We reviewed your firm’s responses to the FDA 483 and acknowledge your commitment to: (a) (b)(4) process steps (b)(4), (b) update supplemental material for process validation to clarify that each (b)(4) must be assessed and challenged during process validation, (c) update the change control process to incorporate instructions on how to assess risk or unintended consequence of (b)(4), (d) assess (b)(4) processes for ICDs to determine if they were properly validated and have adequate process controls, and (e) perform an assessment of process validations for Blackwell ICDs non-fully verifiable processes to evaluate if applicable product specifications were challenged per process validation and design transfer requirements. Your responses appear to be adequate; however, some of your firm’s actions are still in progress, and a follow-up inspection by FDA will be necessary to verify compliance.
2.   Failure to document (b)(4) activities in the device history record (DHR) as required by 21 CFR 820.90(b)(2). Specifically, (b)(4) on implantable cardiac defibrillators (ICDs) was not documented in device history records.
We reviewed your firm’s responses to the FDA 483 and acknowledge your commitment to: (a) (b)(4) process, (b) update product identification and traceability procedures to clarity that (b)(4) must be documented, (c) update your training of new hires and manufacturing personnel, (d) assess manufacturing areas to identify whether similar conduct is occurring elsewhere, and (e) establish more robust equipment and/or procedure controls on ICD equipment used in manufacturing to help prevent the occurrence of undocumented (b)(4). Your responses appear to be adequate; however, some of your firm’s actions are still in progress, and a follow-up inspection by FDA will be necessary to verify compliance.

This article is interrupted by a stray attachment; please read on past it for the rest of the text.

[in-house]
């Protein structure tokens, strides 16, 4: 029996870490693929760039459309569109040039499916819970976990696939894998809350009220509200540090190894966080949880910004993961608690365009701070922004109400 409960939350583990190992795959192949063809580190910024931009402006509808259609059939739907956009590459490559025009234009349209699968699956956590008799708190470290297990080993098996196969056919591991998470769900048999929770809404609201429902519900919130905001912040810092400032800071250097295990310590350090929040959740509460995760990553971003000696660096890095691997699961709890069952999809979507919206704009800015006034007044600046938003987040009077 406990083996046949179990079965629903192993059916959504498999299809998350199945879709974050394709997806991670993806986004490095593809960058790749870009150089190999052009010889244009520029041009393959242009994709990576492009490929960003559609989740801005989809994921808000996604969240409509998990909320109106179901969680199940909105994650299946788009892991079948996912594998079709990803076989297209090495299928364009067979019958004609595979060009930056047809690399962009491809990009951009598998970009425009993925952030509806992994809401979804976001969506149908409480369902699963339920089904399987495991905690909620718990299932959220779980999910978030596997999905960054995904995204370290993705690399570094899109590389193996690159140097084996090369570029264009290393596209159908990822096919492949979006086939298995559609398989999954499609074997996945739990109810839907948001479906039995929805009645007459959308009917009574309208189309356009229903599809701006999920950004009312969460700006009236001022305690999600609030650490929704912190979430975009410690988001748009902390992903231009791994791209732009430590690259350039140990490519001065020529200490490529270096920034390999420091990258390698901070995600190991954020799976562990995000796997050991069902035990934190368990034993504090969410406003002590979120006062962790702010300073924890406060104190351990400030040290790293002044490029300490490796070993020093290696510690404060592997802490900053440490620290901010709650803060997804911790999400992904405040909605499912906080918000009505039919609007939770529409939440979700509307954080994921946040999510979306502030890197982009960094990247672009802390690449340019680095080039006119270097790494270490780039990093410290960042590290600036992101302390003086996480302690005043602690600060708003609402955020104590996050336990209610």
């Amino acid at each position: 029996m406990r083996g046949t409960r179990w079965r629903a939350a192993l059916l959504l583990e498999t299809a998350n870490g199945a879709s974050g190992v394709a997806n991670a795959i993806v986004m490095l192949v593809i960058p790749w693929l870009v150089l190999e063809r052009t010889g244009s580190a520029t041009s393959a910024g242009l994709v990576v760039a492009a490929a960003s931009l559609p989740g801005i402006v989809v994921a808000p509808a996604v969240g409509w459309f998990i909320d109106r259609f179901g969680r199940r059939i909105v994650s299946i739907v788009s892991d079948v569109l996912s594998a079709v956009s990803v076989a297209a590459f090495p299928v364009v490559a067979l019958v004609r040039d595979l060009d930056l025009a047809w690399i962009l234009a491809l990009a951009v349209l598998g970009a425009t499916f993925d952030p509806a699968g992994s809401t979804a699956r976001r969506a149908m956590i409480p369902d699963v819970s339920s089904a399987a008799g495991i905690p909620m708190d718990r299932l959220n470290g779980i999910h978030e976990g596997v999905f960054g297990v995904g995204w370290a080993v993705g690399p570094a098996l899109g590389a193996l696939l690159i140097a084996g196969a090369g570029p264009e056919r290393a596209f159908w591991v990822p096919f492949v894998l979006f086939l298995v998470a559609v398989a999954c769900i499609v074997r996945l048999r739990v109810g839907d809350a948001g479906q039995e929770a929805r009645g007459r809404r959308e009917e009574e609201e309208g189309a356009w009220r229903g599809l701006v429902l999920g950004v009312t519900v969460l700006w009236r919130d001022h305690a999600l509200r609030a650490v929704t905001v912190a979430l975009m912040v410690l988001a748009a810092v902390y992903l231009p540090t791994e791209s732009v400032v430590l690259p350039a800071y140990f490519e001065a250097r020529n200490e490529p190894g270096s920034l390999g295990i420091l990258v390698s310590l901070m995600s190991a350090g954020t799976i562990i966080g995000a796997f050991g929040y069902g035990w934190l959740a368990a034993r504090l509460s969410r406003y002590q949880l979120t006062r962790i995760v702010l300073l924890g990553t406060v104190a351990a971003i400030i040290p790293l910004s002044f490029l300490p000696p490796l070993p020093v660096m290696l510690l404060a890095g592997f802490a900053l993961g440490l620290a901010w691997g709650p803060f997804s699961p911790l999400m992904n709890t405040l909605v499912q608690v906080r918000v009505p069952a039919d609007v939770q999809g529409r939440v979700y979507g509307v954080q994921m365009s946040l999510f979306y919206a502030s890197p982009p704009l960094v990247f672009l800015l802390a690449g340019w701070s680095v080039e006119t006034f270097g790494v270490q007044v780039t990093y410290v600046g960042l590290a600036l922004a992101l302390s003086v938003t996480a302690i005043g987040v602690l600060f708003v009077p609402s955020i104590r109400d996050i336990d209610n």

Your firm should take prompt action to correct the violations cited in this letter. Failure to promptly correct these violations may result in regulatory action being initiated by the FDA without further notice. These actions include, but are not limited to, seizure, injunction, and civil money penalties.  Also, federal agencies may be advised of the issuance of Warning Letters about devices so that they may take this information into account when considering the award of contracts. Additionally, premarket approval applications for Class III devices to which the Quality System regulation violations are reasonably related will not be approved until the violations have been corrected.  Requests for Certificates to Foreign Governments will not be granted until the violations related to the subject devices have been corrected.